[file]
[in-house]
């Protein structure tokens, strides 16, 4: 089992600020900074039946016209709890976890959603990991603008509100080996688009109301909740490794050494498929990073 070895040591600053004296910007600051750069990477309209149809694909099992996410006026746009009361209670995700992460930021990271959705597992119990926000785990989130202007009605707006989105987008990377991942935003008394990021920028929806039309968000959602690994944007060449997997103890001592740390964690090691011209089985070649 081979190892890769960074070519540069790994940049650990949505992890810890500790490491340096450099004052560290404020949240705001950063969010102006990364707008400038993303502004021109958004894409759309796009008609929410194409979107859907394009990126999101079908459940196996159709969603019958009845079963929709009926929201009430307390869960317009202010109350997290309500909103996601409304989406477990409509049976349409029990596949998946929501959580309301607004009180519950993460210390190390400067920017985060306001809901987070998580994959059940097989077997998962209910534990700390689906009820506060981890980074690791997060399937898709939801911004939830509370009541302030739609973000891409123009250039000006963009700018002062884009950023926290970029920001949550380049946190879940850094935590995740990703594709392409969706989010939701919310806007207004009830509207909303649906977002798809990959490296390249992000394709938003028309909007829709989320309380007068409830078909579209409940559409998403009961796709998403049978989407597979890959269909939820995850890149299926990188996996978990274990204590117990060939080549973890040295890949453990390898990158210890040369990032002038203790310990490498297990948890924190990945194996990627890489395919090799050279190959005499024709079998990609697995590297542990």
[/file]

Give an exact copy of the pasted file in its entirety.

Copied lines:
[in-house]
């Protein structure tokens, strides 16, 4: 089992600020900074039946016209709890976890959603990991603008509100080996688009109301909740490794050494498929990073 070895040591600053004296910007600051750069990477309209149809694909099992996410006026746009009361209670995700992460930021990271959705597992119990926000785990989130202007009605707006989105987008990377991942935003008394990021920028929806039309968000959602690994944007060449997997103890001592740390964690090691011209089985070649 081979190892890769960074070519540069790994940049650990949505992890810890500790490491340096450099004052560290404020949240705001950063969010102006990364707008400038993303502004021109958004894409759309796009008609929410194409979107859907394009990126999101079908459940196996159709969603019958009845079963929709009926929201009430307390869960317009202010109350997290309500909103996601409304989406477990409509049976349409029990596949998946929501959580309301607004009180519950993460210390190390400067920017985060306001809901987070998580994959059940097989077997998962209910534990700390689906009820506060981890980074690791997060399937898709939801911004939830509370009541302030739609973000891409123009250039000006963009700018002062884009950023926290970029920001949550380049946190879940850094935590995740990703594709392409969706989010939701919310806007207004009830509207909303649906977002798809990959490296390249992000394709938003028309909007829709989320309380007068409830078909579209409940559409998403009961796709998403049978989407597979890959269909939820995850890149299926990188996996978990274990204590117990060939080549973890040295890949453990390898990158210890040369990032002038203790310990490498297990948890924190990945194996990627890489395919090799050279190959005499024709079998990609697995590297542990």